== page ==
Understanding of many components of the PAH disease state have evolved significantly in the past thirty years. When initially described by an NIH registry, in a time where pulmonary transplantation was the only treatment for PAH, the average life expectancy of PAH patients was estimated to be 2.8 years. Since then, 12 PAH-targeted therapies have been approved by the FDA; these therapies primarily act by dilating the pulmonary arteries in order to allow blood to flow easier through the pulmonary vascular system. Despite these advances and complex therapies, long-term afterload reduction is not achievable in most PAH patients. Patients continue to die from right ventricular failure, highlighting the important relationship of the pulmonary arterial system and right ventricle. Little is known about how and why the RV progresses from hypertrophy to full RV failure, the diagnostic signs indicating early RV failure, and how best to intervene to support the failing ventricle. Knowledge in this area is critical, however, as the RV is able to recover in many patients with severe PAH after lung transplantation. The relationship between the lung vasculature and cardiac function, and specifically a characterization of RV failure, was included as a research opportunity in the Strategic Plan for Lung Vascular Research in an NHLBI-ORDR Workshop Report (Erzurum S, et al. 2010).

Feasibility and challenges of addressing this CQ or CC :

The primary challenge of addressing this CQ on how right ventricular function can be improved in the setting of increased afterload is the comprehensive analysis and support that will need to be provided, spanning from basic to clinical science. To begin, strong support of biologic characterization of the right ventricle needs to be provided. The RV is distinctly different from the more comprehensively studied left ventricle (LV), and subsequently responds differently to changes in pressure, neurotransmitters, hormones, and pharmaceutical therapies to name only a few. However, when identified, these RV biologic distinctions can be further explored to develop a better understanding of RV failure and potential points of intervention.

Name of idea submitter and other team members who worked on this idea : Katherine Kroner, Michael Patrick Gray, PHA

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72 up votes
7 down votes
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Goal 2: Reduce Human Disease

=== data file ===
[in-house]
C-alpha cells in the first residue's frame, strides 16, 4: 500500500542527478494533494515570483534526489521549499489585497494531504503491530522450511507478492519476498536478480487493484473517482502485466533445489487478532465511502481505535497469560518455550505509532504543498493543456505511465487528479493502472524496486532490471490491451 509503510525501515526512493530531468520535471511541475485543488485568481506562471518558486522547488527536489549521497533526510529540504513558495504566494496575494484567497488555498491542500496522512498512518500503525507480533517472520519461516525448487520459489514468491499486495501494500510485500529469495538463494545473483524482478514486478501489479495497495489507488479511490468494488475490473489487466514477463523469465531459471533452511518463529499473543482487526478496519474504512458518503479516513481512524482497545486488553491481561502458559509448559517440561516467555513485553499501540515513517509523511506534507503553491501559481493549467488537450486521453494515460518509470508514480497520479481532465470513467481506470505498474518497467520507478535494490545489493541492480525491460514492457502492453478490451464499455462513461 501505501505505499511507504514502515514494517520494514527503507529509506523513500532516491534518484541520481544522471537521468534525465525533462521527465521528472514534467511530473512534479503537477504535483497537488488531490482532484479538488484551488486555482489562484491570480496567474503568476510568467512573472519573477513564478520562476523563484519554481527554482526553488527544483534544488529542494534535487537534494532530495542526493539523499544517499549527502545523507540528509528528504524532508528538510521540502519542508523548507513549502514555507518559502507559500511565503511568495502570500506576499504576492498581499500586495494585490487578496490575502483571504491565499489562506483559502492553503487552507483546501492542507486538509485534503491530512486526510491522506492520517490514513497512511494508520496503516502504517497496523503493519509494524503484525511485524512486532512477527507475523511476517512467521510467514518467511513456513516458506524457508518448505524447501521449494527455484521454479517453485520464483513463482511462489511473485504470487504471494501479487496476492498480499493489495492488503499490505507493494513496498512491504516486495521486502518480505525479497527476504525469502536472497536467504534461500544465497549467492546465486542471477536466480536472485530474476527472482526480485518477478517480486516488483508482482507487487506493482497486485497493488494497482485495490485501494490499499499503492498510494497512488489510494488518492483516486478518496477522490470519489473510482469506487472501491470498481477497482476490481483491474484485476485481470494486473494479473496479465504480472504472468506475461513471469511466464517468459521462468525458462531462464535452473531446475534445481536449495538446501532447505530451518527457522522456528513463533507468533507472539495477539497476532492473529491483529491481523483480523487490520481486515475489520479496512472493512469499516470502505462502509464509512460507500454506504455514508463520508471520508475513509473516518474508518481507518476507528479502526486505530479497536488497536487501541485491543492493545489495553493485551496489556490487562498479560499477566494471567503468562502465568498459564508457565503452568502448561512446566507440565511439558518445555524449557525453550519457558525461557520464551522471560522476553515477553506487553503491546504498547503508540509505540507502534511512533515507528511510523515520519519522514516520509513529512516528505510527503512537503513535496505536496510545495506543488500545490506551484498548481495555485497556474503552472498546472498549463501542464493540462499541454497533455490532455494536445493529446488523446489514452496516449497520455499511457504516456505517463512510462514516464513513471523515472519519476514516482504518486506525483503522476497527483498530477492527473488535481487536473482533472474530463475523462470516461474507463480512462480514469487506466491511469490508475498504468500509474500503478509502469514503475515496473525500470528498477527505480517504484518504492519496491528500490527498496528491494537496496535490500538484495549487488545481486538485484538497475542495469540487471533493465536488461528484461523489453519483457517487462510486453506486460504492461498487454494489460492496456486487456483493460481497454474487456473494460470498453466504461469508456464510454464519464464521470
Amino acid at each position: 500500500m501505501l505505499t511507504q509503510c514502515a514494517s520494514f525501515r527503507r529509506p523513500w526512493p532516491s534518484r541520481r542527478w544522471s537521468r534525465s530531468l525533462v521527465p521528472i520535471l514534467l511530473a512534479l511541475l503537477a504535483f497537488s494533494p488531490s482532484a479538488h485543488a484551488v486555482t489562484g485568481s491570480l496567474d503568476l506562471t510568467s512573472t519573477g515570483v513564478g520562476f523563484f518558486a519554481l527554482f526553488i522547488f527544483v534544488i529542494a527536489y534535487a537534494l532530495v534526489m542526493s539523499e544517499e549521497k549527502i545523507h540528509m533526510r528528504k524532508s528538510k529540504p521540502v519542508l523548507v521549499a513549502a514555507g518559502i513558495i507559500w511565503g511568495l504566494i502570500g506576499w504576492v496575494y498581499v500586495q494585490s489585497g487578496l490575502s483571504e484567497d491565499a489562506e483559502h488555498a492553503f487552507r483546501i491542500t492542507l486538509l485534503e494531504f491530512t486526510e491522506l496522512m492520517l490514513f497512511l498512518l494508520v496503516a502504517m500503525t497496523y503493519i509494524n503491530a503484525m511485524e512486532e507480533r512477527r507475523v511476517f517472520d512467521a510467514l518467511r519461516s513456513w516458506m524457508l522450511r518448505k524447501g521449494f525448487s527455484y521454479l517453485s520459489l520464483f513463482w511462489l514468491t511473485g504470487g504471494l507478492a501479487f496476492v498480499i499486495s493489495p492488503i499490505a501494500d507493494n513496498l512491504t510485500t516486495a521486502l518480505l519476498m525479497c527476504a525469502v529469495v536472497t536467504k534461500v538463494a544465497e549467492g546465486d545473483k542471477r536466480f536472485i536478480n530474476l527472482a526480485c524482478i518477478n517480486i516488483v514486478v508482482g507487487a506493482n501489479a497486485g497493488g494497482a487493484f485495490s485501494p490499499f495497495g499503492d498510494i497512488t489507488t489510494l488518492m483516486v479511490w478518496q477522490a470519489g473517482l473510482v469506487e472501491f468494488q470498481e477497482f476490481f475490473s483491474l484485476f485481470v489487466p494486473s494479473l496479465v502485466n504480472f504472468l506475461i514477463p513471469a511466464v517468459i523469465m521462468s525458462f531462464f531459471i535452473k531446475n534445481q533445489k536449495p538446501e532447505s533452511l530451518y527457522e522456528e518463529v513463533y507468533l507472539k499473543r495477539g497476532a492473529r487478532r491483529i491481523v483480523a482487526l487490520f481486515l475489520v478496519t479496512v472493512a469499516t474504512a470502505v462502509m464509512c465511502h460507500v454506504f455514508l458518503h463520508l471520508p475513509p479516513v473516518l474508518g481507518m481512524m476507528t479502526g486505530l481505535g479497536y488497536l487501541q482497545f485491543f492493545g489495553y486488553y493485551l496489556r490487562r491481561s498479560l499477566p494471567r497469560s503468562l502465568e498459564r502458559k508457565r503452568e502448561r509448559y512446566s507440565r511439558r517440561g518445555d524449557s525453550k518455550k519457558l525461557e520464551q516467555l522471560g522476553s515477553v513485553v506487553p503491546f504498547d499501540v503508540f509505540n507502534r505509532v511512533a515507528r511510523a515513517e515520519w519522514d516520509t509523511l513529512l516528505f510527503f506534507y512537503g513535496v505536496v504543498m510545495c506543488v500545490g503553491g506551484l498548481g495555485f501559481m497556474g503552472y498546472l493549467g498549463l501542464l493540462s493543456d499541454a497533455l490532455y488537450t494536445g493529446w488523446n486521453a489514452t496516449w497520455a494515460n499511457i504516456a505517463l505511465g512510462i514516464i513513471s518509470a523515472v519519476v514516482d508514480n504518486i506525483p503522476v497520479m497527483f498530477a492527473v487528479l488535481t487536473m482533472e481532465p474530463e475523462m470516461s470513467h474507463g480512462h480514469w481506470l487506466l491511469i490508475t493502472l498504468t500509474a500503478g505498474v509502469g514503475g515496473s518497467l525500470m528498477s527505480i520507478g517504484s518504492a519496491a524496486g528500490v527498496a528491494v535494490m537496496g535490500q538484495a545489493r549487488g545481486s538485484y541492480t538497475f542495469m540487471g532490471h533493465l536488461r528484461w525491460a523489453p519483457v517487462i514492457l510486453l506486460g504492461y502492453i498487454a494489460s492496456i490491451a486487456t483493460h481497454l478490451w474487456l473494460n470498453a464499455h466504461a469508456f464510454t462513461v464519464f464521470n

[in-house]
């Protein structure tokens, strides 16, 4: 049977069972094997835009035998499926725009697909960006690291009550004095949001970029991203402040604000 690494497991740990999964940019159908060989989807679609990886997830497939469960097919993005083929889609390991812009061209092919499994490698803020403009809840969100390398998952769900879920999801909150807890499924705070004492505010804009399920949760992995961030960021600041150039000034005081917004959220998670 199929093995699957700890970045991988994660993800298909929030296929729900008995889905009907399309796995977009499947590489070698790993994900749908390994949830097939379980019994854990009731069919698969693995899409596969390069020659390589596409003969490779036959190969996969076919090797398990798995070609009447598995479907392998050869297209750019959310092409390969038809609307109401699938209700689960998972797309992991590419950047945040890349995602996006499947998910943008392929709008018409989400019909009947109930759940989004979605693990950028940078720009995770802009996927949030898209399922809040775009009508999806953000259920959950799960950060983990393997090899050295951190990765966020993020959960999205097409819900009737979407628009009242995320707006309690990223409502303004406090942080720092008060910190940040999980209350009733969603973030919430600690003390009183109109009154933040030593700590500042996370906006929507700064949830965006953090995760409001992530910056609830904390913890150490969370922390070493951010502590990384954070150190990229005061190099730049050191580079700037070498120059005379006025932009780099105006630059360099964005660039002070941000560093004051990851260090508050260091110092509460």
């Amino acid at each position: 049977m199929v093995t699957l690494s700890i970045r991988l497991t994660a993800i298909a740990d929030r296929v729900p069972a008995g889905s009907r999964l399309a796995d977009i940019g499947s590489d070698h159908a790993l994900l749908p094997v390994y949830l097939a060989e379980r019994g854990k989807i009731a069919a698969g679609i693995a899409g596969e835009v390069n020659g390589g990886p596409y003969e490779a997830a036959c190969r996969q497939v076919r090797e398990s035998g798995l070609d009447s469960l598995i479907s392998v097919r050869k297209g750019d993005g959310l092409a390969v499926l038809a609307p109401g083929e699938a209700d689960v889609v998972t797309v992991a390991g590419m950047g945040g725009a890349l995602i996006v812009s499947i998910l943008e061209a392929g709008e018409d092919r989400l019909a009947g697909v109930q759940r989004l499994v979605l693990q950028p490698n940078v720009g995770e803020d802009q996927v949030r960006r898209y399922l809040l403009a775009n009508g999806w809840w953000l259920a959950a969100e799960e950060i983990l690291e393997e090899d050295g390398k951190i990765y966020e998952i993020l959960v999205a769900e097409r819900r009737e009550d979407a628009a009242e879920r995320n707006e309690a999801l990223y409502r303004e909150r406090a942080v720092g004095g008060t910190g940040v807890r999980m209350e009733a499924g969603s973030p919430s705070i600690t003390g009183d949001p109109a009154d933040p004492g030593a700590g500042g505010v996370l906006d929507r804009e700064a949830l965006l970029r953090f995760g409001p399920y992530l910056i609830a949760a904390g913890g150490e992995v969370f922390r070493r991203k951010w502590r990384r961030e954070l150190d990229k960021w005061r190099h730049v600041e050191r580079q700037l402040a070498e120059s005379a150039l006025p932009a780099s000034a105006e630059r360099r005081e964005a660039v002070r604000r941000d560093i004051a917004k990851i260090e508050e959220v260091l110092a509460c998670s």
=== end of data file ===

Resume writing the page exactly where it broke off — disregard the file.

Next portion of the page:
Improve HLA matching in lung transplant

Can we increase HLA matching in lung transplantation and improve outcomes?

Submitted by (@nhlbiforumadministrator)

Is this idea a Compelling Question (CQ) or Critical Challenge (CC)? : Compelling Question (CQ)

Name of idea submitter and other team members who worked on this idea : NHLBI Staff

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-10 net votes
6 up votes
16 down votes
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Goal 2: Reduce Human Disease

Decreasing risk for cardiometabolic disorders in pregnancy with a focus on preeclampsia

The prevalence of cardiometabolic disorders of pregnancy are increasing rapidly in women in the United States, particularly in black women. These disorders have a significant impact on the development of CVD in women as they age and on their offspring. The science to answer these questions are both mechanistic(understanding underlying mecanism of disease, esp preeclampsia) and behavioral. New methods of gathering ...more »

Submitted by (@pajohnson)

Is this idea a Compelling Question (CQ) or Critical Challenge (CC)? : Compelling Question (CQ)

Details on the impact of addressing this CQ or CC :

By addressing cardiometabolic disease in pregnancy, we have the ability to improve long-term maternal and child health. The global implications for focusing on this problem are also profound. The potential for research that spans basic, translational, outcomes and lifestyle interventions is potentially great. There is opportunity for NHLBI to partner with NICHD, and Fogarty to undertake a broad and wide initiative that has the ability to save lives in the US and globally.

Name of idea submitter and other team members who worked on this idea : Paula Johnson

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1 net vote
3 up votes
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Goal 2: Reduce Human Disease

Is heart failure reversible by diet and lifestyle changes?

Once heart failure has developed, can diet and exercise measures work to reverse it?

 

Well-designed clinical trials are needed to answer this question.

Submitted by (@nhlbiforumadministrator1)

Is this idea a Compelling Question (CQ) or Critical Challenge (CC)? : Compelling Question (CQ)

Details on the impact of addressing this CQ or CC :